How do you deal with ADS of course

ADD and ADHD

ADS (Attention deficit disorder) or ADHD (Attention Deficit Hyperactivity Disorder): Behavioral disorders that focus on non-age-appropriate distractibility.

In ADHD (formerly also as hyperkinetic syndrome There is also an impulsiveness and overactivity that goes beyond the normal. Since normal children are also characterized by these same behaviors (distractibility, impulsiveness and urge to move), drawing the line between normal and abnormal behavior is difficult in individual cases and highly controversial among parents, teachers and paediatricians. About 5% of children are said to be affected, boys much more often than girls (ratio 4: 1). The diagnosis of children has been made more and more frequently for years, but it is unclear whether the number of cases of illness is also increasing or just the number of diagnoses made.

The first signs sometimes appear in babies, but the disease is usually only diagnosed from the age of 7. It is becoming increasingly clear that AD [H] D often persists into adulthood.

Alternative names. In Switzerland the AD [H] S is also known under the (older) term POS (psycho-organic syndrome). The older term minimal cerebral dysfunction (MCD) is no longer used.

Leading complaints

Inattention:

  • The child has trouble keeping their attention on tasks or in play and is easily distracted
  • He finds it difficult to organize activities or tasks
  • The child avoids unpleasant activities such as homework that require constant mental activity
  • He often doesn't seem to hear anyone talking to him
  • The child forgets things and tasks
  • It often does not follow instructions in full and fails to complete games or work
  • The child often loses things like toys or pens that are needed for activities.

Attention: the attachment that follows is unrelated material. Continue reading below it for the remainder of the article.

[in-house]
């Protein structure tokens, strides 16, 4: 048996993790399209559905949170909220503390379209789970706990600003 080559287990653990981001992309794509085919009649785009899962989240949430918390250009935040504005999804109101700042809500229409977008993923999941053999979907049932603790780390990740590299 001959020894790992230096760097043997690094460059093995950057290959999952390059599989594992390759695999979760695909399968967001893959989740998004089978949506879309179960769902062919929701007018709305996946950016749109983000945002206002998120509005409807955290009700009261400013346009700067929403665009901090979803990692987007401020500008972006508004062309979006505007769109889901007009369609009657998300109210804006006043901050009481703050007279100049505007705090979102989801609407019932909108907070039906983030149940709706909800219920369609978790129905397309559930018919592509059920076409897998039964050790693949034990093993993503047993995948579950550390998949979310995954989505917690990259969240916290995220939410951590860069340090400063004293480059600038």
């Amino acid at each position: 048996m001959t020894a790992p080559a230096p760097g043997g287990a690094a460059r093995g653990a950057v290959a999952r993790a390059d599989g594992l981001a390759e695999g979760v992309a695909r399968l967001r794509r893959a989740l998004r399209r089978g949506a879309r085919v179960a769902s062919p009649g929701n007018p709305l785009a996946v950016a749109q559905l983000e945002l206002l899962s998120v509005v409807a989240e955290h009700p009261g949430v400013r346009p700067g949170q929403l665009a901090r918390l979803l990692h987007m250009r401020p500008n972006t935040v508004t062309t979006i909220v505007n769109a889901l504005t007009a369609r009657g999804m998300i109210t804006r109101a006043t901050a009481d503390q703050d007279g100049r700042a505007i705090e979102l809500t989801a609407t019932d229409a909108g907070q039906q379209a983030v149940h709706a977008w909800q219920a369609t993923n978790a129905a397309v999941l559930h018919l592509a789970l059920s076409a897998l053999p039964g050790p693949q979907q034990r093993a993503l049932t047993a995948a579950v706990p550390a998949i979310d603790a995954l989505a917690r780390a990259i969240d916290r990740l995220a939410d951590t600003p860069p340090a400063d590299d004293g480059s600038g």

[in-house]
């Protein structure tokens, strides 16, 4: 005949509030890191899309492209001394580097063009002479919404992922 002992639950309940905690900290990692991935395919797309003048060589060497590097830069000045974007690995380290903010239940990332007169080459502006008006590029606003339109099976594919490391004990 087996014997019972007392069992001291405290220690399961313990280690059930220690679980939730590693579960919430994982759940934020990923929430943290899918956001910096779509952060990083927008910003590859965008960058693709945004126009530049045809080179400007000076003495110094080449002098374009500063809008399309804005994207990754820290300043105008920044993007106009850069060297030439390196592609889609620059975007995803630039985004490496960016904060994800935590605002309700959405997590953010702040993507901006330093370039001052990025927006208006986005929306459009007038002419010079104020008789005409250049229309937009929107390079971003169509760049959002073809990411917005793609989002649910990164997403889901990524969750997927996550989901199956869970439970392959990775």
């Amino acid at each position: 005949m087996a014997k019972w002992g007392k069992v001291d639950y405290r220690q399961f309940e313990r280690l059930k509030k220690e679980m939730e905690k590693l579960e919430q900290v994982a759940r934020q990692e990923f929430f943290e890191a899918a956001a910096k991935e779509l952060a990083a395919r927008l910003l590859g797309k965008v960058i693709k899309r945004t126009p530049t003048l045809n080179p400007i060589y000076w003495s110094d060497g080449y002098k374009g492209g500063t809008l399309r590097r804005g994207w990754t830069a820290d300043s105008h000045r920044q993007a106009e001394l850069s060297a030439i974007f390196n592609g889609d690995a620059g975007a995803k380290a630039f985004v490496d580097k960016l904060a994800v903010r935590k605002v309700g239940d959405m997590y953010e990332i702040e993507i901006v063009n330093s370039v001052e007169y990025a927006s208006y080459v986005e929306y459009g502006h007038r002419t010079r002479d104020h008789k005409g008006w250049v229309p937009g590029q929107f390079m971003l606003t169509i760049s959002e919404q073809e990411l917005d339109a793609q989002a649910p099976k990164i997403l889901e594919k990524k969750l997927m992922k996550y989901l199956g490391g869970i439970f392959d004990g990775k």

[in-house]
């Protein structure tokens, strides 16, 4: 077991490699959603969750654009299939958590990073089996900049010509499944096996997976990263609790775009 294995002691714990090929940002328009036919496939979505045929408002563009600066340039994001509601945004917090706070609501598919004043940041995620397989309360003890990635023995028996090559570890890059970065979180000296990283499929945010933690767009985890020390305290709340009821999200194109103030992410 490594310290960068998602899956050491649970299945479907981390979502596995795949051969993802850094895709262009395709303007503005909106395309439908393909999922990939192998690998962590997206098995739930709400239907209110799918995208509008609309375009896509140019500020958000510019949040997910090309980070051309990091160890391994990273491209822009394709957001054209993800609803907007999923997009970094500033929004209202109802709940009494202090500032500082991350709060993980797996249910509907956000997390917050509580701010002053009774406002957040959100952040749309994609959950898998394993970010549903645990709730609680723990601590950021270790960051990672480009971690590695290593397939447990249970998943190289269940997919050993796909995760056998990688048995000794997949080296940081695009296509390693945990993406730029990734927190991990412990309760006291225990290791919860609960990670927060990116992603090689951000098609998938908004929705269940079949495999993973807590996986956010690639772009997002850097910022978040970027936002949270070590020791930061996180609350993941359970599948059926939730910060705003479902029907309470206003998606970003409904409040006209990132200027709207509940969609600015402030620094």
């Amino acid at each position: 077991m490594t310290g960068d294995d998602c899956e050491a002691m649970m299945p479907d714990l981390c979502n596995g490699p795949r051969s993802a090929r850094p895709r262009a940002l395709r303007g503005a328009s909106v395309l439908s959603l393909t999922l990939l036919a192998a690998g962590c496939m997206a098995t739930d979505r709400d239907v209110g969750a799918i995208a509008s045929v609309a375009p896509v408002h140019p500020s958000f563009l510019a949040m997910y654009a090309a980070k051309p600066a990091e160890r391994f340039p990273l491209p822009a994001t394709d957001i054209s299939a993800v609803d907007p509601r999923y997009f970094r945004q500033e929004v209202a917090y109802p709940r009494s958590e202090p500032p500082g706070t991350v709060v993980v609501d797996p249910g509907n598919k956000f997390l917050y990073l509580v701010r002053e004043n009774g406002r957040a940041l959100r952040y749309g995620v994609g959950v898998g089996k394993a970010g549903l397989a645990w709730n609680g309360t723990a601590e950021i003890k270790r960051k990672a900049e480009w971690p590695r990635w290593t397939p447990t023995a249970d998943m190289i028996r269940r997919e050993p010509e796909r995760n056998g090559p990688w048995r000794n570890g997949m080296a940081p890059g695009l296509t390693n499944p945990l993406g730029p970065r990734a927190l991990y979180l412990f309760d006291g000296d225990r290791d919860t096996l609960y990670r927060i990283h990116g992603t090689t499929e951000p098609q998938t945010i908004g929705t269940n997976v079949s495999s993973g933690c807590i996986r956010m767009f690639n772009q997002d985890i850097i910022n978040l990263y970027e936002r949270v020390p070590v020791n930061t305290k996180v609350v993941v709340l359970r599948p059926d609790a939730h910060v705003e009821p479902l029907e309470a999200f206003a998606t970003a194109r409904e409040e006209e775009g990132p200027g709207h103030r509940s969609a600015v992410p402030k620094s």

Hyperactivity:

  • The child is sliding around on the chair and wriggling with his hands and feet
  • It leaves z. B. his place in school several times
  • The child runs or climbs even when the situation is inappropriate
  • It gets unnecessarily loud while playing.

Impulsiveness:

  • Before a question is fully asked, the child blurts out the answer
  • The child has trouble waiting for their turn
  • It interrupts and interferes with other people's games or conversations or interferes.

When to the doctor

In the next few weeks if

  • You suspect AD [H] D in your child after consulting a carer or teacher and the abnormal behavior does not change over a longer period of time.

The illness

Causes and Risk Factors

The reasons for AD [H] S have not been conclusively clarified; the disorder is probably not due to a single cause.

Inheritance. Today it is certain that a hereditary predisposition plays a role in some children, as AD [H] D occurs more frequently in some families. Most AD [H] S children have at least one affected relative; and approximately 30% of all men who have had AD [H] D later have children with the disorder of their own.

Organic causes. In some children, organic changes in the brain are involved; In AD [H] S children, for example, certain parts of the brain are less sensitive to the reward signals mediated by the messenger substance dopamine. You may therefore need more intense stimuli in order to feel yourself and feel good. Correspondingly, neurological or cognitive abnormalities are also found in about a third of AD [H] S children, such as fine motor skills, partial performance disorders, tics or problems in the area of ​​sensory perception. The fact that premature babies and children of mothers who smoked, drank alcohol or consumed drugs during pregnancy have an increased risk of AD [H] S supports the theory that behind an AD [H] S there is also an disturbed brain maturation or organization is stuck.